Some people are concerned that, while funding infrastructure is good, forming a cartel to do so is not. I think these people are used to government created cartels, such as what happened when the government creates licensing laws. In a free market, cartels tend to be fairly unstable.
It is important to keep in mind that cartel participants are otherwise competitors. They therefore all have an incentive to defect from the cartel. A cartel can hold for as long as all of its participants see a benefit in the actions of the cartel. And it seems that they all see a benefit by making sure that the infrastructure on top of which their business is built is robust, and remains so going forward.
So what about other measures? Could transactions sent to wikileaks be censored for instance? I will argue that it is not credible that all participants in the cartel see this as a beneficial development, and the most likely outcome of such a proposal would be the dissolution of the cartel.
When accepting money, you always give up some power. It can be explicit like in the case of an investment firm providing money to a company in exchange for partial ownership. But even when no such things exist, whoever funds a project always ends up having some control over it, at the very least because the funding can be pulled.
This is why Bitcoin ABC has been very careful about accepting funds. For instance, we recently rejected funding from OKex for that very reason.
However, no organization can operate durably, yet alone thrive, without funding. The miners who decided to propose the plan all have proven that they care about the success of Bitcoin Cash. I cannot think of a better source of funding.
In addition, the value of the funding depends on the value of BCH, which creates great incentives for its beneficiaries to act in the best interest of Bitcoin Cash.
This is obviously the elephant in the room. After all, maybe Jiang, Jihan and others only plan to cooperate to increase their share of the mining reward and won't provide anything to the infrastructure?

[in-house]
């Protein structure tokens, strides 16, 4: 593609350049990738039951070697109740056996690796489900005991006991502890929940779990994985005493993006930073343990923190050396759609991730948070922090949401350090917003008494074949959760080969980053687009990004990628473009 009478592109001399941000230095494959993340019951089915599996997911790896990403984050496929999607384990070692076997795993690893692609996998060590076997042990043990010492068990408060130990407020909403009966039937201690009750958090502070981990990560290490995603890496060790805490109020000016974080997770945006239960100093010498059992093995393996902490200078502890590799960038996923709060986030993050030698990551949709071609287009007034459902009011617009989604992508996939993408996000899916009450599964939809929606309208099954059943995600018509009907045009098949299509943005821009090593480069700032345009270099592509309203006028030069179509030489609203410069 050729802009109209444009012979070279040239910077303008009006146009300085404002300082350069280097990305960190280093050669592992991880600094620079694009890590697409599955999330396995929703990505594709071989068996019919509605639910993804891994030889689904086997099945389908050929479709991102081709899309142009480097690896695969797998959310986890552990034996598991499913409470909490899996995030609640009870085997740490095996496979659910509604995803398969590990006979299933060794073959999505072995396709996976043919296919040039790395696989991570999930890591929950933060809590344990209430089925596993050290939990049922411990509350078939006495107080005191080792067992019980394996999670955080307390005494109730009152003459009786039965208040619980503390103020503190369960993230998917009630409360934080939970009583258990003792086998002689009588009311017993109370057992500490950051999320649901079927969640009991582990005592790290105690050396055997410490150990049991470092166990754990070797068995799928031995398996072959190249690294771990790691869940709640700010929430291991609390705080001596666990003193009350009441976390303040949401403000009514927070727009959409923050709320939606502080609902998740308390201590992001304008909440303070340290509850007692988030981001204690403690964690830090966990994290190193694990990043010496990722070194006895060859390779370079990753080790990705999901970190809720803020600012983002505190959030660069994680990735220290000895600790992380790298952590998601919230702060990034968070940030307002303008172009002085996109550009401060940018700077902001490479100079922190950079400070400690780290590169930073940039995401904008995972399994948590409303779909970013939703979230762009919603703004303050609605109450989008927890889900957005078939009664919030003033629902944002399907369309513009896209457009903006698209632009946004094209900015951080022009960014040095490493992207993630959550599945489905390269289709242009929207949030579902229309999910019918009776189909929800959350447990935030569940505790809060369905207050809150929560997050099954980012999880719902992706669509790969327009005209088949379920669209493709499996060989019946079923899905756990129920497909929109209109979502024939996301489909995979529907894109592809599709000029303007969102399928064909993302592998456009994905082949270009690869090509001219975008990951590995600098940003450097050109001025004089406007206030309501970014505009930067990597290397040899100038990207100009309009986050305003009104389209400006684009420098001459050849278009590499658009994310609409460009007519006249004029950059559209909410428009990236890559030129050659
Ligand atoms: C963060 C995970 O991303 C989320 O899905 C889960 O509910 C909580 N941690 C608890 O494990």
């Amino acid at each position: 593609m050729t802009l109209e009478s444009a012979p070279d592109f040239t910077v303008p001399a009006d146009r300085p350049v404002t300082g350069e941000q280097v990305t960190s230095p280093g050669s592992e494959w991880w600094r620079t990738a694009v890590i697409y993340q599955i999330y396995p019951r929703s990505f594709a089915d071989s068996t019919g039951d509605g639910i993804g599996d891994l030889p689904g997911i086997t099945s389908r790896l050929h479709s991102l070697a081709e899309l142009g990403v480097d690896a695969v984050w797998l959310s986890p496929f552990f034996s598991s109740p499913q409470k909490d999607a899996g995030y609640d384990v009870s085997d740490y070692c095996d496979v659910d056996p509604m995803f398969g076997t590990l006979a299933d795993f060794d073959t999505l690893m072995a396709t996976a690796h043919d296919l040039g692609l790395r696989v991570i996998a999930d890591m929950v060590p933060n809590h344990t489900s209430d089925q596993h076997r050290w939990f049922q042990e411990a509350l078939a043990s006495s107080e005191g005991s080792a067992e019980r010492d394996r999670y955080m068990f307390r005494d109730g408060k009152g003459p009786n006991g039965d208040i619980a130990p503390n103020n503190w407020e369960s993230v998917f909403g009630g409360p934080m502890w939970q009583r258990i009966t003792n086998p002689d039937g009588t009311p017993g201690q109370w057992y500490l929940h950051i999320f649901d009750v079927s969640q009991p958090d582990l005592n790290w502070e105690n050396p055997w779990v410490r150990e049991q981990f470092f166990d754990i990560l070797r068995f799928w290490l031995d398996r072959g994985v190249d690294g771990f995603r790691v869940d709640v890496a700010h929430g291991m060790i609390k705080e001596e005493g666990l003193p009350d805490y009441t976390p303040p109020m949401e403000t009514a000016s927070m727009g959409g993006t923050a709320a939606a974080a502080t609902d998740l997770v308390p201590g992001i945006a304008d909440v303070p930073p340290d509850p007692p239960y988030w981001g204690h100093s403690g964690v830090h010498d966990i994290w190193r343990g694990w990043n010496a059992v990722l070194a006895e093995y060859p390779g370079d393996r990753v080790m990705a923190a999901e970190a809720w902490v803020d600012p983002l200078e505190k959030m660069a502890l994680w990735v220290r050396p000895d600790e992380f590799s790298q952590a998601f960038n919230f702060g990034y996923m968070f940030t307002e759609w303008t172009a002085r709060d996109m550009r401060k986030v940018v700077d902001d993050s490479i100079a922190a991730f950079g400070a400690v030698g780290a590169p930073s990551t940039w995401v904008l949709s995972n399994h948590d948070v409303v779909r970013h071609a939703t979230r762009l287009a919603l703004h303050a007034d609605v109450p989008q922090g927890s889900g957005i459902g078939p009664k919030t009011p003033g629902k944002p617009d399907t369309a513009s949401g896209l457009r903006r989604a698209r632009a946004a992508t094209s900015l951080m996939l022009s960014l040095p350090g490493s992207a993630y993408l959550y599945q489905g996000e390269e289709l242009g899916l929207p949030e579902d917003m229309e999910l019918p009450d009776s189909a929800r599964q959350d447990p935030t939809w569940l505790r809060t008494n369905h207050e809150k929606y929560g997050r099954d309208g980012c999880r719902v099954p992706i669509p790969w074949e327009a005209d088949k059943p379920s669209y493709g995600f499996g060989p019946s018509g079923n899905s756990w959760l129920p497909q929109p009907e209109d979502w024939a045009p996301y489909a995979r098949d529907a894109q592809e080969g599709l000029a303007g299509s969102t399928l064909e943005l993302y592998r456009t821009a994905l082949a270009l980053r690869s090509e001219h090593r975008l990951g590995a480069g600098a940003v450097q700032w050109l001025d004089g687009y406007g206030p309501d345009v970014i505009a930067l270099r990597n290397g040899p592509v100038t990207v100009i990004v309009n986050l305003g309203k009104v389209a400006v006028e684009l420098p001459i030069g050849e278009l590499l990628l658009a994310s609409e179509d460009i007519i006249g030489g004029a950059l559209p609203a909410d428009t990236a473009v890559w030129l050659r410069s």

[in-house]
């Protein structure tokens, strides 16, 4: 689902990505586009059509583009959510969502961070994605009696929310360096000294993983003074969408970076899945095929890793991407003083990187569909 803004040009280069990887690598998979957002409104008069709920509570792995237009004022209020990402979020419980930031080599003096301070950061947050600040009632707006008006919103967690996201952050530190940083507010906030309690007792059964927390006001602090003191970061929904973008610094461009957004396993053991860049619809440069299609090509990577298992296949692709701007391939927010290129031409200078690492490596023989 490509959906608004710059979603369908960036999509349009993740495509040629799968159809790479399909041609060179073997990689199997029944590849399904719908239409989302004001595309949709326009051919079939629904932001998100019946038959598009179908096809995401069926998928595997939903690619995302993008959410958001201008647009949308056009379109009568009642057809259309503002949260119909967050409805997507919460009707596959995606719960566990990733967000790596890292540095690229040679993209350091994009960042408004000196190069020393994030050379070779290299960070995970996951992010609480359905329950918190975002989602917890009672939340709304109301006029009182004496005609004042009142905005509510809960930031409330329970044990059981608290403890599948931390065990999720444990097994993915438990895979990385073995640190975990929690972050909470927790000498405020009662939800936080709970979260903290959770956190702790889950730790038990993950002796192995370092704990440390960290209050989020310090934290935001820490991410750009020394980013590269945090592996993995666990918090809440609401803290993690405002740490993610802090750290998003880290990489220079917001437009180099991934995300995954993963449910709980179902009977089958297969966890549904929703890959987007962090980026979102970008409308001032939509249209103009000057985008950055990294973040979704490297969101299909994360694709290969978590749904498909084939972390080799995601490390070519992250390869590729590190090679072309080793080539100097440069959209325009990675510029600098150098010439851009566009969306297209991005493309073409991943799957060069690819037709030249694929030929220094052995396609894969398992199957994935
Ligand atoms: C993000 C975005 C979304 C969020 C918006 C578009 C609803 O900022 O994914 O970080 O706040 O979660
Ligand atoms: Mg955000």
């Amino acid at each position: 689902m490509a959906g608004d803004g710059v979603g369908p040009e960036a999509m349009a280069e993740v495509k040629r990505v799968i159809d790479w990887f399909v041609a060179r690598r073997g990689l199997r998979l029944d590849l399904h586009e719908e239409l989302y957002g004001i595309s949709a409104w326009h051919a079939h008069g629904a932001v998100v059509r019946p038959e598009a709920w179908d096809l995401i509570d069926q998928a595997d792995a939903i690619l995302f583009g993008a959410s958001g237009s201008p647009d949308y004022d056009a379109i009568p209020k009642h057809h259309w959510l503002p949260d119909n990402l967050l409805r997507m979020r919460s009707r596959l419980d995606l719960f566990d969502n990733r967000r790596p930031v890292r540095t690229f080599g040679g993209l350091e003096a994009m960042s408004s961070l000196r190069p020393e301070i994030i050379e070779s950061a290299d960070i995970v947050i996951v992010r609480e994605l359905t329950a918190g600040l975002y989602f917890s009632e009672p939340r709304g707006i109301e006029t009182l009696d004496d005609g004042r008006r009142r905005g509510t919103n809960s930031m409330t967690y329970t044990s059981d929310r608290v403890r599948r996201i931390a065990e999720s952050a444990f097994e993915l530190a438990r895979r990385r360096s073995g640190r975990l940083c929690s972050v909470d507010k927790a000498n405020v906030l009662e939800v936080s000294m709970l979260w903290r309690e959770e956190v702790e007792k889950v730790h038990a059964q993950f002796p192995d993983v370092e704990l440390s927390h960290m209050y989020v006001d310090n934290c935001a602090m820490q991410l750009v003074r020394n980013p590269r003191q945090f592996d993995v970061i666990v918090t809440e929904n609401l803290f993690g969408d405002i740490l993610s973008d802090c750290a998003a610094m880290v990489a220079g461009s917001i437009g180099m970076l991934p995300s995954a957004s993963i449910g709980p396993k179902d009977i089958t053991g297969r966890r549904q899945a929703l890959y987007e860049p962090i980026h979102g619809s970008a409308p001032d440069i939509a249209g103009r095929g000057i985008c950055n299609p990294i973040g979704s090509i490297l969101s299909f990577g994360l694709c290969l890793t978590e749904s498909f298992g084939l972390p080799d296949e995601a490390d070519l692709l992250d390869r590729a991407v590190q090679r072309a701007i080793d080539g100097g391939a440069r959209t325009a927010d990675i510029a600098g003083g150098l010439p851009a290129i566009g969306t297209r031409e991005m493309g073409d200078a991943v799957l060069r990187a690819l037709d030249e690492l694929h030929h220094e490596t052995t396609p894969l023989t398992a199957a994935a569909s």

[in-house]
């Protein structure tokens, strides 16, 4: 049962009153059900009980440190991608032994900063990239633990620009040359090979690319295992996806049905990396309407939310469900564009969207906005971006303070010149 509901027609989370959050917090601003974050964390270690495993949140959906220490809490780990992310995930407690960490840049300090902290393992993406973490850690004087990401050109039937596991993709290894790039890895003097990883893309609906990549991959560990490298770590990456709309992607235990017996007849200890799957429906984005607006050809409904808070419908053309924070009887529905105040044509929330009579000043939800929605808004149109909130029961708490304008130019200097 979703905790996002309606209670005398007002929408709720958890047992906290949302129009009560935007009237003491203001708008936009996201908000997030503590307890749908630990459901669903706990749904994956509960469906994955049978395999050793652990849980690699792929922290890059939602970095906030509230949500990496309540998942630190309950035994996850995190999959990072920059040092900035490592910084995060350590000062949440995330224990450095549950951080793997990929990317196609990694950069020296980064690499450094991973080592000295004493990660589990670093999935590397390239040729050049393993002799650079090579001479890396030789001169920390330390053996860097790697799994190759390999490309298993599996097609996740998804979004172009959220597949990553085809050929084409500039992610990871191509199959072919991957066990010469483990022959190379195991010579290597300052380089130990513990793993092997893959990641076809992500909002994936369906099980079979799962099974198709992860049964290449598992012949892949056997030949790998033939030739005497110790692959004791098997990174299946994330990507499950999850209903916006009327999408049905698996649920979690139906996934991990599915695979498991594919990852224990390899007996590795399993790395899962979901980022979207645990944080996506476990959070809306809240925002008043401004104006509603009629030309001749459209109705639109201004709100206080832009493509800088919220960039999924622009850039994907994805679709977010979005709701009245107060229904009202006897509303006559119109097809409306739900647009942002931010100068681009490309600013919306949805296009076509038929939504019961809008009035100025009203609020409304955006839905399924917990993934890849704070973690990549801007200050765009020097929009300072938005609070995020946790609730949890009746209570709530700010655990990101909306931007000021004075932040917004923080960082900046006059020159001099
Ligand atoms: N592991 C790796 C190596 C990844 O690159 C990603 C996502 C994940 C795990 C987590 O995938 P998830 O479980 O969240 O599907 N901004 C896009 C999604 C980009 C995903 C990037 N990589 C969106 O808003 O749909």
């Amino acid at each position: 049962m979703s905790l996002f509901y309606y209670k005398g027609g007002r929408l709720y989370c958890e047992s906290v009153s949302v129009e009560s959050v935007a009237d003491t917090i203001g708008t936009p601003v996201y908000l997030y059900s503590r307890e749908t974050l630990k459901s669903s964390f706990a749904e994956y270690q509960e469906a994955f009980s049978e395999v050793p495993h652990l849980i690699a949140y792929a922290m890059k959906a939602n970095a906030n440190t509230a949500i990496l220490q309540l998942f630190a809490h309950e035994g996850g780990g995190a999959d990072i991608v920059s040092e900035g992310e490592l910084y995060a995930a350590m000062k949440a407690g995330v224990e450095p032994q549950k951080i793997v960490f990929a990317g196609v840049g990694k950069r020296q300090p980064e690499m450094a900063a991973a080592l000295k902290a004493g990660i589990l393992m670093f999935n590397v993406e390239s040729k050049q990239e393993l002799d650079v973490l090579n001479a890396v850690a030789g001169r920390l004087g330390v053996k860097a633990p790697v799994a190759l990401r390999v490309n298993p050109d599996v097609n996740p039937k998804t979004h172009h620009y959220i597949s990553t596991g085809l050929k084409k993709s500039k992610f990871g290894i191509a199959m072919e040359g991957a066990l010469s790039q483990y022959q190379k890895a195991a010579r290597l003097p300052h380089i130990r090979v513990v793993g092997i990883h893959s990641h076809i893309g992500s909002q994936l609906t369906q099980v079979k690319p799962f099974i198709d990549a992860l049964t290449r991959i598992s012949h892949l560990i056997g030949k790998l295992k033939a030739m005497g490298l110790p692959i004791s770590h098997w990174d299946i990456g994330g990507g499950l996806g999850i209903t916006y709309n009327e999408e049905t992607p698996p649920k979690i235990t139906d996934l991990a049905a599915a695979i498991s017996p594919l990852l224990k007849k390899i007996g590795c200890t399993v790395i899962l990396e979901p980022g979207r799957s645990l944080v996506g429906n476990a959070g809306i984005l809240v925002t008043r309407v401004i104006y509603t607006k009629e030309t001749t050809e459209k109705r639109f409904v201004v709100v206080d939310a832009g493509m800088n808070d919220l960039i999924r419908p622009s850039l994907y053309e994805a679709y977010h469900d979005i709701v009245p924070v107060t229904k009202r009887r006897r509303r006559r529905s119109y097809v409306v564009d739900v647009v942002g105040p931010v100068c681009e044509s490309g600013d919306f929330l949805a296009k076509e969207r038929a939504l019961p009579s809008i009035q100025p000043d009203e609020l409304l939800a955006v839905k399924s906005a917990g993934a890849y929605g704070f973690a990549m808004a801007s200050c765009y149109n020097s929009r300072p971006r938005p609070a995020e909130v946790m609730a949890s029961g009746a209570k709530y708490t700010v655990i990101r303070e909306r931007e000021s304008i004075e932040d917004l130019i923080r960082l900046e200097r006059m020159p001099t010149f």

First, such a scenario is highly improbable, as we've seen before, the cartel would dissolve. But the question of transparency of the funds remains. We need to be sure they will be spent in a way that benefits Bitcoin Cash's commons.
This is a difficult task because we do not want to transform the whole thing into a bureaucratic process that would be both slow and inefficient. In a free market, the most efficient system wins.
I propose that the control of the key needs to be in the hands of people who have proven they work in the best interest of Bitcoin Cash, even during rough times, have a commitment to infrastructure and a proven track record, such as Jonald Fyookball, Mengerian and myself. This would effectively give 2 people in this group a veto power over spending, and, obviously, miners would also have veto power as they can decide to discontinue the plan.
I would also invite a group of trusted community members, such as Vin Armani, Josh Ellithorpe, Chris Pacia or Mike Malley who can advise on ways to spend the funds, as well as blow the whistle in case something fishy is going on. A group of 7 to 12 miners, developers, and businessmen in total would ensure that various sides of the ecosystem have their say without bogging down the whole thing with unnecessary bureaucracy.
I'm enthusiastic this proposal can yield very beneficial results to Bitcoin Cash, granted the details are done right. I think the proposed setup would inspire more trust from the community than a faceless corporation, which seems to be the major concern.
I predict that if this is done right, the impact on Bitcoin Cash can be fantastic and will result in benefits for all ecosystem participants.